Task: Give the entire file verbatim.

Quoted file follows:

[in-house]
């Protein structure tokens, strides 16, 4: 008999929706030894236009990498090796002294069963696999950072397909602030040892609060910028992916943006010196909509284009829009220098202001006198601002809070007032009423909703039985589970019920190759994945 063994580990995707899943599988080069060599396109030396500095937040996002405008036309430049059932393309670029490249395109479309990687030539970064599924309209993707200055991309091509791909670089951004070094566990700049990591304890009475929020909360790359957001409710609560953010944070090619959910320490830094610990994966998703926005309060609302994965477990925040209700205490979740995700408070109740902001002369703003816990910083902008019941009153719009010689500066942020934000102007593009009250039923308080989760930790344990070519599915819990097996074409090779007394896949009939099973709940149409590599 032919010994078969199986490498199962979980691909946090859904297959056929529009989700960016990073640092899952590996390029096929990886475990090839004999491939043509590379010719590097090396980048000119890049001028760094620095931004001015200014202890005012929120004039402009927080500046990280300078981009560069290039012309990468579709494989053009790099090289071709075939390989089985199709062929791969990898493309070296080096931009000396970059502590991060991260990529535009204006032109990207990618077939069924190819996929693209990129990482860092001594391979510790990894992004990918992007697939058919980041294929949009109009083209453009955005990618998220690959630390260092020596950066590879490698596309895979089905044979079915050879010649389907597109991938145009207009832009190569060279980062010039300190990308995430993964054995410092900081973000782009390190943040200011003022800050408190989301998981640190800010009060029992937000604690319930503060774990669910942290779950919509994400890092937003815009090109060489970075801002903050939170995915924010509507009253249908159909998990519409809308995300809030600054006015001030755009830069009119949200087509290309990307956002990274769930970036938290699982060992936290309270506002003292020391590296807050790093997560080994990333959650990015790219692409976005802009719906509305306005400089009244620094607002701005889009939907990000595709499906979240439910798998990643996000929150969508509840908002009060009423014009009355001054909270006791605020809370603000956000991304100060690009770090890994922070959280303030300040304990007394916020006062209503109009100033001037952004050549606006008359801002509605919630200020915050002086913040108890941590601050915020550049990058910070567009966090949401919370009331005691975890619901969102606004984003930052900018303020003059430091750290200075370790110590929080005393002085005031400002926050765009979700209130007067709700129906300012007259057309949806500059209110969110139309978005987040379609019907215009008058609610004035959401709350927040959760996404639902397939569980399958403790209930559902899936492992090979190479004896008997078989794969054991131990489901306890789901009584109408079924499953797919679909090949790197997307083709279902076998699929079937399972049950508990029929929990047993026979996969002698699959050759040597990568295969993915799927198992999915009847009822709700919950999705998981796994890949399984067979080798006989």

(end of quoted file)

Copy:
[in-house]
């Protein structure tokens, strides 16, 4: 008999929706030894236009990498090796002294069963696999950072397909602030040892609060910028992916943006010196909509284009829009220098202001006198601002809070007032009423909703039985589970019920190759994945 063994580990995707899943599988080069060599396109030396500095937040996002405008036309430049059932393309670029490249395109479309990687030539970064599924309209993707200055991309091509791909670089951004070094566990700049990591304890009475929020909360790359957001409710609560953010944070090619959910320490830094610990994966998703926005309060609302994965477990925040209700205490979740995700408070109740902001002369703003816990910083902008019941009153719009010689500066942020934000102007593009009250039923308080989760930790344990070519599915819990097996074409090779007394896949009939099973709940149409590599 032919010994078969199986490498199962979980691909946090859904297959056929529009989700960016990073640092899952590996390029096929990886475990090839004999491939043509590379010719590097090396980048000119890049001028760094620095931004001015200014202890005012929120004039402009927080500046990280300078981009560069290039012309990468579709494989053009790099090289071709075939390989089985199709062929791969990898493309070296080096931009000396970059502590991060991260990529535009204006032109990207990618077939069924190819996929693209990129990482860092001594391979510790990894992004990918992007697939058919980041294929949009109009083209453009955005990618998220690959630390260092020596950066590879490698596309895979089905044979079915050879010649389907597109991938145009207009832009190569060279980062010039300190990308995430993964054995410092900081973000782009390190943040200011003022800050408190989301998981640190800010009060029992937000604690319930503060774990669910942290779950919509994400890092937003815009090109060489970075801002903050939170995915924010509507009253249908159909998990519409809308995300809030600054006015001030755009830069009119949200087509290309990307956002990274769930970036938290699982060992936290309270506002003292020391590296807050790093997560080994990333959650990015790219692409976005802009719906509305306005400089009244620094607002701005889009939907990000595709499906979240439910798998990643996000929150969508509840908002009060009423014009009355001054909270006791605020809370603000956000991304100060690009770090890994922070959280303030300040304990007394916020006062209503109009100033001037952004050549606006008359801002509605919630200020915050002086913040108890941590601050915020550049990058910070567009966090949401919370009331005691975890619901969102606004984003930052900018303020003059430091750290200075370790110590929080005393002085005031400002926050765009979700209130007067709700129906300012007259057309949806500059209110969110139309978005987040379609019907215009008058609610004035959401709350927040959760996404639902397939569980399958403790209930559902899936492992090979190479004896008997078989794969054991131990489901306890789901009584109408079924499953797919679909090949790197997307083709279902076998699929079937399972049950508990029929929990047993026979996969002698699959050759040597990568295969993915799927198992999915009847009822709700919950999705998981796994890949399984067979080798006989």